27 Feb 2014 21 Comments
At our Thursday TOPS meetings we draw a Pledge for the coming week. It’s usually something healthy and weight-related we’re called to do every day—a reminder to keep proper nutrition and management at the front of our minds. The penalty for not fulfilling the Pledge is a dime. Not a huge deterrent, just a nudge.
This current bout of depression started its dive two weeks ago. On my way down I jettisoned any semblance of control as the darkness took over my eating. I bought what was cheap and could numb the pain. I included fruit and vegetables, but that was like throwing a life-preserver to someone bitten in half by a shark.
The illness and the distorted thinking twisted me in knots of self-loathing. I felt hideous inside and out. It was intolerable.
So, when I weighed in today I knew what the scale would say. I tried to remember that it was just a number, not an indictment.
In the meeting we talked about our goals and vision, why we continued to attend the meetings, and what we wanted. I felt defeated and helpless against the constant cycle of compulsive eating, shame, and celery. I hated myself.
Then, one of the women drew out our Pledge for the coming week. “Every day, tell yourself you are worth the struggle.”
There were so many ways my twisted brain wanted to argue with that statement. But I just took a deep breath, came home, ate too much, then sat down at my work table.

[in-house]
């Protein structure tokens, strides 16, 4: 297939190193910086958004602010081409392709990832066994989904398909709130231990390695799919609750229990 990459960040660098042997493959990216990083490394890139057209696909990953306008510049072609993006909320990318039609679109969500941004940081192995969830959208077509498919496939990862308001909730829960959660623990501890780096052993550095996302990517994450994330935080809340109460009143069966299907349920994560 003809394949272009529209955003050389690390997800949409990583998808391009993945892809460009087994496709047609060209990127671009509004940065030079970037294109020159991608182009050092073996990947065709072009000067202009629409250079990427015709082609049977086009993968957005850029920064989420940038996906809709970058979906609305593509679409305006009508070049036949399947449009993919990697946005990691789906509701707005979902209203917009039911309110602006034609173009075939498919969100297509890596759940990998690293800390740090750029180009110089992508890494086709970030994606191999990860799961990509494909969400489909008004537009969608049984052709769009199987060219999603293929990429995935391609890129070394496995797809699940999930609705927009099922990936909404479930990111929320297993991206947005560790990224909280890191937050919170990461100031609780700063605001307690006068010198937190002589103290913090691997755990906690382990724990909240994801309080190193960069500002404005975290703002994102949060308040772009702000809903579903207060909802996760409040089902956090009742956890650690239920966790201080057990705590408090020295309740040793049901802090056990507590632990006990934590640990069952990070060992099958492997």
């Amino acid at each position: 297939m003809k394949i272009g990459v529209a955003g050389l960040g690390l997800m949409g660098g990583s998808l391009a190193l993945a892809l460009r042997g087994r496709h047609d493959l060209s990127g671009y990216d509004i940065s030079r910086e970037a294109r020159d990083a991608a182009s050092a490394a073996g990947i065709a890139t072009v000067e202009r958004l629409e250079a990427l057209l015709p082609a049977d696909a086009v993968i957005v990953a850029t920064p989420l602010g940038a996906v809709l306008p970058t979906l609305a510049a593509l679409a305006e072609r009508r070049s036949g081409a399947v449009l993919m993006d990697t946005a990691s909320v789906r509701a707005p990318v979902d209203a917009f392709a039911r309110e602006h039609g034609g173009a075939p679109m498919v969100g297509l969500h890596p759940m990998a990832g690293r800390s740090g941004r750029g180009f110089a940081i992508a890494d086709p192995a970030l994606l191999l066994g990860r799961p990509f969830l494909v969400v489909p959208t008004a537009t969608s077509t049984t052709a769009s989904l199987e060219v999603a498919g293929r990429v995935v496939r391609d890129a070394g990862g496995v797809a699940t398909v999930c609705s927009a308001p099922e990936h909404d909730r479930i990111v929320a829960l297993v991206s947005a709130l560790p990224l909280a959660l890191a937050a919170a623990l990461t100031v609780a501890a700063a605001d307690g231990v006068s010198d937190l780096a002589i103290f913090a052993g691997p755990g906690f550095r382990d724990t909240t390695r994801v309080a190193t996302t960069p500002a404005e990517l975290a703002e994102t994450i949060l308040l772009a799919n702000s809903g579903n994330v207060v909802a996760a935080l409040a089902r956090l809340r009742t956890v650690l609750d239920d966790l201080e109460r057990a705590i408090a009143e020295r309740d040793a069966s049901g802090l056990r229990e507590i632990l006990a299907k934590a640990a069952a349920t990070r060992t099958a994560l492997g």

The only positive voice in my head—when there is one—is baritone and British. I thought I might just listen to that affirmation if I could imagine it in the Voice. So I made a piece to stick on my bathroom mirror where I would be sure to see it every day. Many times every day.
When I read these words, I know they’re not just about obesity and compulsion. They’re about poverty, madness, and loneliness. They’re about getting up after falling on the ice for the umpteenth time. They’re about laughing when it would be much easier to cry. They’re about taking a deep breath and looking up at the stars instead of keeping my head down in the cold. They’re about Remembering who I am.
And if I need to hear these words in a British accent to believe them, then so be it. We do whatever works.
24 Feb 2014 12 Comments
Last week I got stuck in the snow and ice. I spent about a half hour rocking my truck back and forth, almost tipping over the edge to freedom only to fall back into the rut. Eventually, a boy with a truck and a tow line happened by and hauled me out. First he wanted to try his hand at rocking out of the rut (Ah, the optimism of youth!). While he played in my truck, I stepped off the snow-hidden curb and fell with my foot caught. Things got twisted and made funny noises. I may have uttered a few disparaging words about winter.
Unfortunately, my brain seems to be stuck and making its own funny noises. For the last couple of weeks, I’ve been mired in depression, able at times to rock back and forth, but always ending up in the rut. When I’m in this gutter it’s too easy to focus on all the failures and pain—my application for rent reimbursement was denied since my HUD apartment building doesn’t pay property tax; after doing a week’s worth of records-gathering and making copies for my rent review, my 2014 rent only went down by a dollar; I can’t stop binge eating. Saturday I got up, determined to knock some of the whingeing out of my head. I got dressed for the Y and stopped by the library to get a new pile of DVDs. By the time I checked out, I was exhausted. I went back home, pulled on my jammies, and crawled, defeated, back into bed.